At Shelsley Walsh on 28th and 29th July at their “F1 Through the Ages” event, the Stag Owners’ Club were out in force – and set up a wonderfully straight line of Triumph Stags on the main field. It was heart-warming to see so many of these excellent machines, all in very good condition, together in one place.
The Triumph Stag was a 2+2 sports tourer sold between 1970 and 1978 and was styled by Giovanni Michelotti.
The Stag was designed to compete directly with the Mercedes-Benz SL class models. All Stags were four-seater convertible coupés, but for structural rigidity – and to meet new American rollover standards of the time – the Stag required a B-pillar “roll bar” hoop connected to the windscreen frame by a T-bar. A removable Targa top was a popular factory option for the early Stags, and was later supplied as a standard fitment.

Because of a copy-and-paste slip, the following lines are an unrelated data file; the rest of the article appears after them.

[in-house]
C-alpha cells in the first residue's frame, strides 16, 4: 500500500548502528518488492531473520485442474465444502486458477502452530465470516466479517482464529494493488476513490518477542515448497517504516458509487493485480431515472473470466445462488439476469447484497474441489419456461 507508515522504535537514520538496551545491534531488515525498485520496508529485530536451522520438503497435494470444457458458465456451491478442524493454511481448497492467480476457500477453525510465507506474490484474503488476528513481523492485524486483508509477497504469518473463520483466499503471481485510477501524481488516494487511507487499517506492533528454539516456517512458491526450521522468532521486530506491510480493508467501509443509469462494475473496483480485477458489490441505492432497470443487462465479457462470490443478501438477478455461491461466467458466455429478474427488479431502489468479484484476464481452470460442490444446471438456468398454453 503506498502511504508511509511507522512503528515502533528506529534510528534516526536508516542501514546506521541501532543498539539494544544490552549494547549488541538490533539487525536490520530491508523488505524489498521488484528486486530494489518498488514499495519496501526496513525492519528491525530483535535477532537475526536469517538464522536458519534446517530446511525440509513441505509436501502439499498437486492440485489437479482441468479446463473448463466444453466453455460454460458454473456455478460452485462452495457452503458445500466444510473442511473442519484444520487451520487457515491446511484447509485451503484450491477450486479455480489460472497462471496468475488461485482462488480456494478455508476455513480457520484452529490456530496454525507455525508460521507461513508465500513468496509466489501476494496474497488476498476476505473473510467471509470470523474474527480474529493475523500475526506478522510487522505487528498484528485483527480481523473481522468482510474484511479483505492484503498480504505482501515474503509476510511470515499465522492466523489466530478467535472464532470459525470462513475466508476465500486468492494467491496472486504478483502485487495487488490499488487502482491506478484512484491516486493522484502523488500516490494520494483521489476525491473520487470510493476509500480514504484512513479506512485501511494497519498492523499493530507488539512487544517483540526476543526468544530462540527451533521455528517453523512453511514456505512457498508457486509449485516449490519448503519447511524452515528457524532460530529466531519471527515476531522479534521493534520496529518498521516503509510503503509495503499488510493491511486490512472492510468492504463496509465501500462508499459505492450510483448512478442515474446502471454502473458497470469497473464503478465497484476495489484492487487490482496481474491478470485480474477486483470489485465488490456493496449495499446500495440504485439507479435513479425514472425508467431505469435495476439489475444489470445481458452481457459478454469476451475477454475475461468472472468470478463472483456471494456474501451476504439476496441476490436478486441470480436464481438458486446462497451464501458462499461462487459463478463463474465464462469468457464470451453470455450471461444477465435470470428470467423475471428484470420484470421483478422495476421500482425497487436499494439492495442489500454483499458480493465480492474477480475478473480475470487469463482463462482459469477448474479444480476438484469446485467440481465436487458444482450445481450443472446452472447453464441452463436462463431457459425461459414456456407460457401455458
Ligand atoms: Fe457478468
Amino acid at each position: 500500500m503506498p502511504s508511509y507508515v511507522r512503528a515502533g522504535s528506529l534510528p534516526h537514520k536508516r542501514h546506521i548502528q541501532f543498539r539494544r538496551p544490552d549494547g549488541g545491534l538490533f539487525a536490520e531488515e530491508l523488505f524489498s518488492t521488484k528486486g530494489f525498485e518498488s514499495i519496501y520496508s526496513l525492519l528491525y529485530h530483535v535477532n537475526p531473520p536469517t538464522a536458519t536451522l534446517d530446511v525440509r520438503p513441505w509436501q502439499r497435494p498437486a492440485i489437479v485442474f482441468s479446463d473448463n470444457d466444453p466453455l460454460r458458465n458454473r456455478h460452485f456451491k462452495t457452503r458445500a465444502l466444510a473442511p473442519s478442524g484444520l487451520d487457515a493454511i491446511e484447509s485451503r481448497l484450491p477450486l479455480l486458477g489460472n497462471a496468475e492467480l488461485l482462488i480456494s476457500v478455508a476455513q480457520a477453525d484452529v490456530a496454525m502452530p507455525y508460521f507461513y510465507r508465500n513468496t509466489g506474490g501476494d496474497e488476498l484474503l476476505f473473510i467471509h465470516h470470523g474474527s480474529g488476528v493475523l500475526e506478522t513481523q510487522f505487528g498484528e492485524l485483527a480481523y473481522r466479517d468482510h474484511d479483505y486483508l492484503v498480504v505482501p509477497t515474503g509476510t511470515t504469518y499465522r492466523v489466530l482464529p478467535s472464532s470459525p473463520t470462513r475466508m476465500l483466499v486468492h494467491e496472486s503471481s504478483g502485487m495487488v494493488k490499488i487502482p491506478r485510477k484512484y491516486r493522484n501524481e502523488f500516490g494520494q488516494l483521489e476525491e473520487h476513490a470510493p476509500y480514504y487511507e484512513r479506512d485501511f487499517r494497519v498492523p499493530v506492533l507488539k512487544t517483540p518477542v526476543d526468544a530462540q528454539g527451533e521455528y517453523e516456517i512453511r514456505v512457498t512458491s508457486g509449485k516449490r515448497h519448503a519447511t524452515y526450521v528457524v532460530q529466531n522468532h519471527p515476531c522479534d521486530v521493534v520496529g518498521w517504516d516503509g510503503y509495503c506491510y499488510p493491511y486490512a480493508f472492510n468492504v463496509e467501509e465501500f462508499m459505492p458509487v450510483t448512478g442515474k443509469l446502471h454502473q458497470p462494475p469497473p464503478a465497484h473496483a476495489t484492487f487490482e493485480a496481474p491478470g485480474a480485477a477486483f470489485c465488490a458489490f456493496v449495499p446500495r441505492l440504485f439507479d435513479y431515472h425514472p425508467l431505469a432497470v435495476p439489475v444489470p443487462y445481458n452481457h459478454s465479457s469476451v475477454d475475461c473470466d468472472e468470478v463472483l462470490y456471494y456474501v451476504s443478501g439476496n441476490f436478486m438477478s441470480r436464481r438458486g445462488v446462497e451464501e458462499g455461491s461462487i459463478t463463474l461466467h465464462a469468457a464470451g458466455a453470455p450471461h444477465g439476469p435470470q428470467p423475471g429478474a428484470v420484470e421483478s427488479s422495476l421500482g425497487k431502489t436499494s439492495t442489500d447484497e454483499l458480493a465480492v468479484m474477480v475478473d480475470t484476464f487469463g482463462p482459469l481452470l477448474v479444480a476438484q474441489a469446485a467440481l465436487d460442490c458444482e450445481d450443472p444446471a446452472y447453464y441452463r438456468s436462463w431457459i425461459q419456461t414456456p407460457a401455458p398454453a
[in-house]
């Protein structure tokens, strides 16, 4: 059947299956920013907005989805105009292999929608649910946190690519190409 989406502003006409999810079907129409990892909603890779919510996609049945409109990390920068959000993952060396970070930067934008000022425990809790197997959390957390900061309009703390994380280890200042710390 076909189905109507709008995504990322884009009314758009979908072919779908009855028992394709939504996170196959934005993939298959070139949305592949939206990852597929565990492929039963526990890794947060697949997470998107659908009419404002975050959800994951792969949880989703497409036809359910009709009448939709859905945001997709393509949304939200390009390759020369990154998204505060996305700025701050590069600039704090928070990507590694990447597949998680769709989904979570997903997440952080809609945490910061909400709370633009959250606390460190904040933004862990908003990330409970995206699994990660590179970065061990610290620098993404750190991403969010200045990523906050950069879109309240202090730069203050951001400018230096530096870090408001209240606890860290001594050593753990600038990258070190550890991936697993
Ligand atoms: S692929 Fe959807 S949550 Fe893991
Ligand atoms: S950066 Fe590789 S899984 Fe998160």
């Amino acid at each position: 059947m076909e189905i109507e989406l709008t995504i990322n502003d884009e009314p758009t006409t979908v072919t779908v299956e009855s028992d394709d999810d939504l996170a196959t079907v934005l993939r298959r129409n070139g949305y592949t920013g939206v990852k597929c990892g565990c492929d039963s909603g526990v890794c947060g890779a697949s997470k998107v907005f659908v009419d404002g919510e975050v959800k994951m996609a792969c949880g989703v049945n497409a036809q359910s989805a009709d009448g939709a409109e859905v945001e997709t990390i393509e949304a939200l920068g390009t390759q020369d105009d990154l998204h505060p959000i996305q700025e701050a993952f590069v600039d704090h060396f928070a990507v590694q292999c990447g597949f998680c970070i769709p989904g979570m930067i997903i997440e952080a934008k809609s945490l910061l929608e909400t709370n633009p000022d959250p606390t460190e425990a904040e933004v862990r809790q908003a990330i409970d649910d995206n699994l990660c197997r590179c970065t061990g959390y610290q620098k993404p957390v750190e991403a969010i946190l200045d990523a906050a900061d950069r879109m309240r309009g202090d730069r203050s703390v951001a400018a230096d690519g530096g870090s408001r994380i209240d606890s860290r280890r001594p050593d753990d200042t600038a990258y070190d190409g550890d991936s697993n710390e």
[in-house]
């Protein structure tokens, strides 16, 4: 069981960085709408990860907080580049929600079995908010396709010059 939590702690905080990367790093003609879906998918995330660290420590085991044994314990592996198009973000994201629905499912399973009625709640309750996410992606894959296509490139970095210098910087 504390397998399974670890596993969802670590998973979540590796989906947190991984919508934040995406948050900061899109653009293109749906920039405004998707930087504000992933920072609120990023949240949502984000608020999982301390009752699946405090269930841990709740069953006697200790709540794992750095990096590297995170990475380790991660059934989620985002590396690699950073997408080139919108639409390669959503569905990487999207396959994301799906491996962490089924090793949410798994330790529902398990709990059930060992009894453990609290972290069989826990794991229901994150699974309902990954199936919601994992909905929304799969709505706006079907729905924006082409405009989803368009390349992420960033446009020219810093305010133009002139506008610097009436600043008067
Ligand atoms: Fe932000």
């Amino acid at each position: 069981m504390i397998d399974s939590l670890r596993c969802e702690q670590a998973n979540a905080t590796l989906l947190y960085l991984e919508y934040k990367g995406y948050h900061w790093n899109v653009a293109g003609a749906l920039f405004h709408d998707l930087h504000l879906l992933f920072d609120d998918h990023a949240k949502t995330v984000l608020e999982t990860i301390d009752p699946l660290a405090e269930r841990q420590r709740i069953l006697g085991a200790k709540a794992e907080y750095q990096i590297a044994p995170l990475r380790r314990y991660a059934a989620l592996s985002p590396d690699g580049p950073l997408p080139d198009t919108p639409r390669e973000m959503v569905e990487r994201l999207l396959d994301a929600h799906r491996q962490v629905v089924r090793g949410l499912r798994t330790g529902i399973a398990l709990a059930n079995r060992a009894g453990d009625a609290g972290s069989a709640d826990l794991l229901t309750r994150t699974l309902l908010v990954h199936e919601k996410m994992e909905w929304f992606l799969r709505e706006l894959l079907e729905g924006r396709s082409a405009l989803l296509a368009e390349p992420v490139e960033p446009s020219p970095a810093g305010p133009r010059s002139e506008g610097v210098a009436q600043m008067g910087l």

The initial Stag design was based around the saloon’s 2.5-litre six cylinder engine, but was launched with the new Triumph-designed overhead cam 3-litre fuel injected V8.
The car was launched in 1970 to a warm reception at the international auto shows, but soon acquired a reputation for mechanical unreliability, usually in the form of overheating. These problems arose from a variety of causes, which eventually led to many Stags having their engines replaced by the reliable 3.5-litre Rover V8. Nevertheless, these overheating problems were gradually overcome, and a Stag with the original engine is nowadays a trusty and smooth-running classic car.
Perhaps as a result of the Stag’s reputation for unreliability, only 25,877 cars were produced between 1970 and 1977, in Mark I and Mark II versions. These can be differentiated by the sills and tail panel, which are body-colour on the earlier car and low-gloss black on the later. The addition of twin coachlines is an indication of a Mk II variant.
The majority of cars were fitted with a Borg-Warner 3-speed automatic transmission.